Durynd History, Family Crest & Coats of Arms
The distinguished surname Durynd was first brought to England in the wake of the Norman Conquest of 1066. The name is patronymic in origin, signifying "the son of Durant," an Old French personal name. Looking at records from this time, we found Geoffry, Roger and Henry Durant who claimed descent from Normandy c. 1180-95 while another census in 1198, lists Aceline, Ralph, Richard, and Robert Durant.
Early Origins of the Durynd family
The surname Durynd was first found in Warwickshire, Worcestershire, and Shropshire at Tong, a parish, in the union of Shiffnall, Shiffnall division of the hundred of Brimstree. "Tong Castle, the seat of the family of Durant, a magnificent mansion remodelled in the last century, is crowned with numerous turrets, pinnacles, and eight lofty domes, producing a striking effect: it contains many valuable pictures and cabinets." 
Another branch of the family were found at Wallingswells in the West Riding of Yorkshire. "In excavating near the house [of Sir Thomas Woolaston White], in 1829, several stone coffins were found, and amongst them that of Dame Margery Dourant, second abbess of the convent, who died in the reign of Richard I ([1189-1199)]." 
And yet another branch of the family was found in Cornwall. "The manor of Lanestock, which is partly in the parish [of St. Austell], and partly in Tywardreath, has of late years passed under the same title as Trenance Austell. This was anciently in the family of Durant, from whom it passed into that of the Arundells of Trerice in Newlyn. The manor of Thorlebear [in the parish of Launcells, Cornwall] was formerly the property of the Durants, by whose heiress it was carried in marriage to the Arundells of Trerice." 
Early History of the Durynd family
This web page shows only a small excerpt of our Durynd research. Another 111 words (8 lines of text) covering the years 1140, 1296, 1578, 1564, 1660 and 1644 are included under the topic Early Durynd History in all our PDF Extended History products and printed products wherever possible.
Durynd Spelling Variations
Endless spelling variations are a prevailing characteristic of Norman surnames. Old and Middle English lacked any definite spelling rules, and the introduction of Norman French added an unfamiliar ingredient to the English linguistic stew. French and Latin, the languages of the court, also influenced spellings. Finally, Medieval scribes generally spelled words according to how they sounded, so one person was often referred to by different spellings in different documents. The name has been spelled Durand, Durant, Durande, Durrane, Dant, Dante and many more.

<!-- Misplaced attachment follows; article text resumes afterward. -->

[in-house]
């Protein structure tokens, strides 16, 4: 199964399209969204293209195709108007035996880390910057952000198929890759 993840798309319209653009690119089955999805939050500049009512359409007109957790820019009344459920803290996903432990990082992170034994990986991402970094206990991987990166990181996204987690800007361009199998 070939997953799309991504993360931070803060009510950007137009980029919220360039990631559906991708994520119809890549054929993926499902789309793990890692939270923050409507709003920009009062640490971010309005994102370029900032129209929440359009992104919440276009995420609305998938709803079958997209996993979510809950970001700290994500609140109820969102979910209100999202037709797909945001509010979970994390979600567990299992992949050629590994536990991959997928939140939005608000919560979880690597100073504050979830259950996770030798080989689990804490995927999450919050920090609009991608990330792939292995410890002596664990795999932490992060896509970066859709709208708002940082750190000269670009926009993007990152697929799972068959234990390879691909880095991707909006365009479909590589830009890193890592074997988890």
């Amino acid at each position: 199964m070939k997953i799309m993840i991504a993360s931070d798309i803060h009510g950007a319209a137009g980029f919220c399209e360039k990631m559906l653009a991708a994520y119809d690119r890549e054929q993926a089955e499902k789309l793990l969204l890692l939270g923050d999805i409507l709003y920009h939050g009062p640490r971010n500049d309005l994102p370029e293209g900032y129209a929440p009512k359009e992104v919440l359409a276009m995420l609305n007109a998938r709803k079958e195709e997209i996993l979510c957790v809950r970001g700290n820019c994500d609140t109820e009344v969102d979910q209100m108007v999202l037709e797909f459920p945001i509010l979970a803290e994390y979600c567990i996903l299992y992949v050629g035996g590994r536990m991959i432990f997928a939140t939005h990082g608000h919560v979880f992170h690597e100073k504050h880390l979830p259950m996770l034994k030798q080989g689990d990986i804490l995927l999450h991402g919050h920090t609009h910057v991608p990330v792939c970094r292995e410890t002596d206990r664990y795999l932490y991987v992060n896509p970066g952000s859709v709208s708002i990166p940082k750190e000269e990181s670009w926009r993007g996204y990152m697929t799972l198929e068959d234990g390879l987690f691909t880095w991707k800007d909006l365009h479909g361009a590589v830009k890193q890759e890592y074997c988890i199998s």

Early Notables of the Durynd family (pre 1700)
Outstanding amongst the family at this time was Thomas Drant (d. 1578?), English divine and poet, born at Hagworthingham in Lincolnshire, son of Thomas Drant. "On the occasion of Queen Elizabeth's visit to the university in August 1564 he composed copies of English, Latin, and Greek verses, which he presented to her majesty. " 
Another 55 words (4 lines of text) are included under the topic Early Durynd Notables in all our PDF Extended History products and printed products wherever possible.
Migration of the Durynd family
To escape the political and religious persecution within England at the time, many English families left for the various British colonies abroad. The voyage was extremely difficult, though, and the cramped, dank ships caused many to arrive in the New World diseased and starving. But for those who made it, the trip was most often worth it. Many of the families who arrived went on to make valuable contributions to the emerging nations of Canada and the United States. An inquiry into the early roots of North American families reveals a number of immigrants bearing the name Durynd or a variant listed above: William Durand, who settled in Virginia in 1635; George Durant, who came to North Carolina in 1661; Thomas Dant, who immigrated to Maryland in 1674; Thomas Durrant, who arrived with his wife and servants in Barbados in 1680.
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- ^ Lewis, Samuel, A Topographical Dictionary of England. Institute of Historical Research, 1848, Print.
- ^ Hutchins, Fortescue, The History of Cornwall, from the Earliest Records and Traditions to the Present Time. London: William Penaluna, 1824. Print
- ^ Smith, George (ed), Dictionary of National Biography. London: Smith, Elder & Co., 1885-1900. Print